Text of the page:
Liberal Punishment

tags: racism, Baltimore, riots, Ferguson

Mike Konczal is a fellow with the Roosevelt Institute and a contributing editor at Dissent.

Between the late 1970s and the mid-2000s, the percentage of Americans in prison quintupled. It is well established that a resurgent conservative movement was responsible. Michelle Alexander’s The New Jim Crow demonstrated how conservative politicians—starting with Barry Goldwater, expanding with Richard Nixon’s 1968 campaign, and culminating with the election of Ronald Reagan in 1980—used a fear of black people and the call for civil rights to solidify Southern support for the right. Implicit in this story is the idea that liberals were either well-meaning losers who were outmaneuvered by conservatives, or that they were hammered into acquiescence to the new carceral regime by electoral losses.

Naomi Murakawa’s The First Civil Right: How Liberals Built Prison America dismantles these explanations. Her book is a remarkable investigation into the historical relationship between postwar liberalism and the growth of mass incarceration. Through a detailed analysis of several key Democratic crime bills, she demonstrates how the ideology of liberalism played a role in the growth of the carceral state. And though Murakawa isn’t fully convincing that liberal law and order was necessary for mass incarceration, she makes a strong case that liberalism is unlikely to undo the prison state.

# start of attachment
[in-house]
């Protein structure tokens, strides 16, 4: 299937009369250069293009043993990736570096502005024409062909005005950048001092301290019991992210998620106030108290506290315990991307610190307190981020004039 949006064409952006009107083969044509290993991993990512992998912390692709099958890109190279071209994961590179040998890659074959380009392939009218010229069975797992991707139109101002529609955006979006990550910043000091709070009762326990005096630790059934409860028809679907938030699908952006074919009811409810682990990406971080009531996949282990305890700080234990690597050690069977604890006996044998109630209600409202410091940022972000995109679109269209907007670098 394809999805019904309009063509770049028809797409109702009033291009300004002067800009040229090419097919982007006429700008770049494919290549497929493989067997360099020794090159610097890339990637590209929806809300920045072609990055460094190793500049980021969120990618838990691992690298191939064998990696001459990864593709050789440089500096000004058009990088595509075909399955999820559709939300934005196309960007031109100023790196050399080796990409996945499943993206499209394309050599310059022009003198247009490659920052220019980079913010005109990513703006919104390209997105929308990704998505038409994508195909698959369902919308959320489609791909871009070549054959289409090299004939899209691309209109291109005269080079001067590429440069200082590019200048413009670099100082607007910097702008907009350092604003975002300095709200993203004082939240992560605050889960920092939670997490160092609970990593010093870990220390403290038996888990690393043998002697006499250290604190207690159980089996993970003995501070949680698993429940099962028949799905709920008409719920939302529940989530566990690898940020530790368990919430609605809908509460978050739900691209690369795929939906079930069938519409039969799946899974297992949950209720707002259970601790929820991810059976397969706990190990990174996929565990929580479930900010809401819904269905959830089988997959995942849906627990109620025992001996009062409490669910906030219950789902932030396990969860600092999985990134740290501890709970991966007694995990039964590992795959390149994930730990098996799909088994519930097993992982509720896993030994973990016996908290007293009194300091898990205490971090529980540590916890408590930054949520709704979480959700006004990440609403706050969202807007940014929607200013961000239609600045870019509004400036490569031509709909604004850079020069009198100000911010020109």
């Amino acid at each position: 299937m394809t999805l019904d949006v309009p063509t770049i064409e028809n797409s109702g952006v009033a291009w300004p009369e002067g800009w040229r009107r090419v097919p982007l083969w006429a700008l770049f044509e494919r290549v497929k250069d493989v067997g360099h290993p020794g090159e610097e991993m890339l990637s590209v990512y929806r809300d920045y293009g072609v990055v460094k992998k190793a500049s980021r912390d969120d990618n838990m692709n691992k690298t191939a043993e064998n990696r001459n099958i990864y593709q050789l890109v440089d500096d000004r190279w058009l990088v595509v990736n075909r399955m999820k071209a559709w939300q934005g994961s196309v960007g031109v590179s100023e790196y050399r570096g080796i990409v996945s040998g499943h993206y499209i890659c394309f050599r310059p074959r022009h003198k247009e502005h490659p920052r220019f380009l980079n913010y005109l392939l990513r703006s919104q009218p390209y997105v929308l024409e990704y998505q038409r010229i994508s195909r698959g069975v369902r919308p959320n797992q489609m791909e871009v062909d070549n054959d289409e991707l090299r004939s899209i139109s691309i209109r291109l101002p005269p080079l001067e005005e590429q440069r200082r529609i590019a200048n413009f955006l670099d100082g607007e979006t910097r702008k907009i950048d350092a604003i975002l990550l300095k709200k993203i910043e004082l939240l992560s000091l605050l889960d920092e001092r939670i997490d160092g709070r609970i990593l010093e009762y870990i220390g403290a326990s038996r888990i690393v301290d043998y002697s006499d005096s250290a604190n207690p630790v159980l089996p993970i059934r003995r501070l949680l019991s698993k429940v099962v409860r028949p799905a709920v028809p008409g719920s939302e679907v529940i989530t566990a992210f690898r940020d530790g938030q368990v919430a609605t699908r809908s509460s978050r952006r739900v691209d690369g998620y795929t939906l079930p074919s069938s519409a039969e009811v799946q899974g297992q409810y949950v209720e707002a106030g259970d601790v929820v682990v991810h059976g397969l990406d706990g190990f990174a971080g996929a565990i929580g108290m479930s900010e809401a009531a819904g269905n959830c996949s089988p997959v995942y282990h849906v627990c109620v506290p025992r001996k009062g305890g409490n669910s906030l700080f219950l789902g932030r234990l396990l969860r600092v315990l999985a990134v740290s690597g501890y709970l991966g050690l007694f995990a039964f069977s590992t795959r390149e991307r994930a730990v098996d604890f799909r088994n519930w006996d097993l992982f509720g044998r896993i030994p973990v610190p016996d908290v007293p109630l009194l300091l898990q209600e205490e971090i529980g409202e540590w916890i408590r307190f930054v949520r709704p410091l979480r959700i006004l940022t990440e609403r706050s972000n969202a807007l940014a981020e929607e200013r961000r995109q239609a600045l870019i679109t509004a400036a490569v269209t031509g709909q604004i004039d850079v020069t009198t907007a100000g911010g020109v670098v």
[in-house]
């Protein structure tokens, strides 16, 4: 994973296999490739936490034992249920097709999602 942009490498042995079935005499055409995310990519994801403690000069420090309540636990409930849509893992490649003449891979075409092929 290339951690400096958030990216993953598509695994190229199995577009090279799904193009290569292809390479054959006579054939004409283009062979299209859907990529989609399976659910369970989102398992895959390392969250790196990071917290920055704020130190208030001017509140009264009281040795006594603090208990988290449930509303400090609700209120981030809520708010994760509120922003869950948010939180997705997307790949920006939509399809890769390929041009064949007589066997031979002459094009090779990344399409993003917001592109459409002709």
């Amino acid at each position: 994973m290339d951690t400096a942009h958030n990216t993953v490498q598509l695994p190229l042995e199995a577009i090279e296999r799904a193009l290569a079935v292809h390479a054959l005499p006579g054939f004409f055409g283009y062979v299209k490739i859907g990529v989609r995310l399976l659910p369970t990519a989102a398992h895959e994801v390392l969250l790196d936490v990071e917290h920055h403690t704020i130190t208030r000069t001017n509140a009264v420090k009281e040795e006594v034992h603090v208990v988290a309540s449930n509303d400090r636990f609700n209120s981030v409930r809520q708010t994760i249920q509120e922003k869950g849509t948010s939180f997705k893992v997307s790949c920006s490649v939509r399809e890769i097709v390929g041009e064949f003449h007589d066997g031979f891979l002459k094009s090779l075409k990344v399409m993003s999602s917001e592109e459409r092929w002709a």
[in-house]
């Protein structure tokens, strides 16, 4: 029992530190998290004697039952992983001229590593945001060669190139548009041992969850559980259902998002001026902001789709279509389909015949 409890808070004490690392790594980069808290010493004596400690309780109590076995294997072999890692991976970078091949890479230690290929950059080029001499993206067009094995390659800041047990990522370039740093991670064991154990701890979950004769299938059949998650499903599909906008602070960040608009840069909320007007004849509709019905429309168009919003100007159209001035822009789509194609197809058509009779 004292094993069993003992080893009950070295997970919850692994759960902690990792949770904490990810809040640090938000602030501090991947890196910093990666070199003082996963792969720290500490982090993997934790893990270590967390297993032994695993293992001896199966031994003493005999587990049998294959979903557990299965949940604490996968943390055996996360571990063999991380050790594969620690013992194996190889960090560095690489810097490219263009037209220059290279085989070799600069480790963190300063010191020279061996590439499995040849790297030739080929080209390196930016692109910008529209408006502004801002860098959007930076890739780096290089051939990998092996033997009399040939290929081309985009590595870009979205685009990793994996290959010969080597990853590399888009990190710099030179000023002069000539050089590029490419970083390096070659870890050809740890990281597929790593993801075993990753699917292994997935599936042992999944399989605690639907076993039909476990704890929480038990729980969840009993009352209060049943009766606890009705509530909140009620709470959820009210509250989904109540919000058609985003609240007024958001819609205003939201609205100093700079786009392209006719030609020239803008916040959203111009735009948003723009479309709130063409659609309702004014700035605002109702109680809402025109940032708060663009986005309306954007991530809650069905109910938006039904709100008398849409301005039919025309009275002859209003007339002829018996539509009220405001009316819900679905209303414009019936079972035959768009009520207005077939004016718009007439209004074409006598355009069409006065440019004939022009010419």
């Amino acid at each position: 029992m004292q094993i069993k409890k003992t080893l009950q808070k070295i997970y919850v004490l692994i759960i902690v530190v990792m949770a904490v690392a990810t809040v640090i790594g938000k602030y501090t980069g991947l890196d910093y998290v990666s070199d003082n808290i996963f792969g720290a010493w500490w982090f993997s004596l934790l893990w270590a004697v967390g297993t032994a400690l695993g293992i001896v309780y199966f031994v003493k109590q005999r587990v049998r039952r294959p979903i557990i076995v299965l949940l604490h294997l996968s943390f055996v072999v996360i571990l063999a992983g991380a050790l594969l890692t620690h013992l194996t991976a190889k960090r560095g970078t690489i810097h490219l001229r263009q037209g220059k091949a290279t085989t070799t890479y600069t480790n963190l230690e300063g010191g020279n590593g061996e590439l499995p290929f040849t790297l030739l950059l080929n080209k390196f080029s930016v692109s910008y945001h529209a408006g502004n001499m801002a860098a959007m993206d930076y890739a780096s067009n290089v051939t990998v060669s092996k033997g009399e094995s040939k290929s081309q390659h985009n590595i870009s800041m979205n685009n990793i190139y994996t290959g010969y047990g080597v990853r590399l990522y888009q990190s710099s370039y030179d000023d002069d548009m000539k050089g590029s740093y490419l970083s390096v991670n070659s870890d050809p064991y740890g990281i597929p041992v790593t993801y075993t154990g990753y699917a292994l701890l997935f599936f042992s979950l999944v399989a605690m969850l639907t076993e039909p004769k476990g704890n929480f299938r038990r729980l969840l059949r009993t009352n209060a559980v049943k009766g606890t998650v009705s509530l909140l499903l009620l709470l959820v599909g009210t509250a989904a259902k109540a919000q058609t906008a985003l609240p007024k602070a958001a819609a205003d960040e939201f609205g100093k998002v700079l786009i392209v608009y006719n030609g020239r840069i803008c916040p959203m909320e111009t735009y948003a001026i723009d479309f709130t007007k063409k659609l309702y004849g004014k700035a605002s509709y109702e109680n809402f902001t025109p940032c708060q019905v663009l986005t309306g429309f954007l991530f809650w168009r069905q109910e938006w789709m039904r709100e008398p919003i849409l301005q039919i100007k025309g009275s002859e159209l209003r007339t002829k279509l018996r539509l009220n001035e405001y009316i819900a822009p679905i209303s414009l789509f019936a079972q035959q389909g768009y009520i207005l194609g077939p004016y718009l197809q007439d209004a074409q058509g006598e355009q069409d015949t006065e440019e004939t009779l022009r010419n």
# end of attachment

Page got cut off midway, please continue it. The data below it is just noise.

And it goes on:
Murakawa argues that liberal law and order contributed to the rise of prison America with a distinct set of ideas and solutions, forged and tested during three waves of riots: white riots against the black population in the 1940s, both in Northern cities and in the South; urban riots by the black population in the 1960s; and prison riots throughout the 1970s. At each step liberal lawmakers developed theories about criminality, racism, civil unrest, and the state. Each theory, in turn, fueled the growth of the carceral state and created persistent roadblocks to reform.

In 1943 alone, forty-seven cities experienced 242 violent racial battles, largely initiated by white Americans against minorities. This includes the famous “Zoot Suit Riots” in Los Angeles, where white people attacked Mexican Americans while cops either participated or looked the other way. At this time, Detroit’s white and black communities were in open conflict and lynchings continued throughout the South.

Though these riots were largely ignored by the Roosevelt administration, Truman would later try to address this urban crisis. Truman’s efforts culminate in the 1947 report To Secure These Rights, which Murakawa argues is one of the first statements of liberal law and order. According to Truman’s vision of liberal law and order, says Murakawa, racial violence is a result of individual prejudice and too much local discretion. The solution is greater federal management and training, which is believed to reduce prejudice and fix the procedures that allowed for violence against black citizens. This fairer system, in turn, would reduce what was presented as black lawlessness. ...

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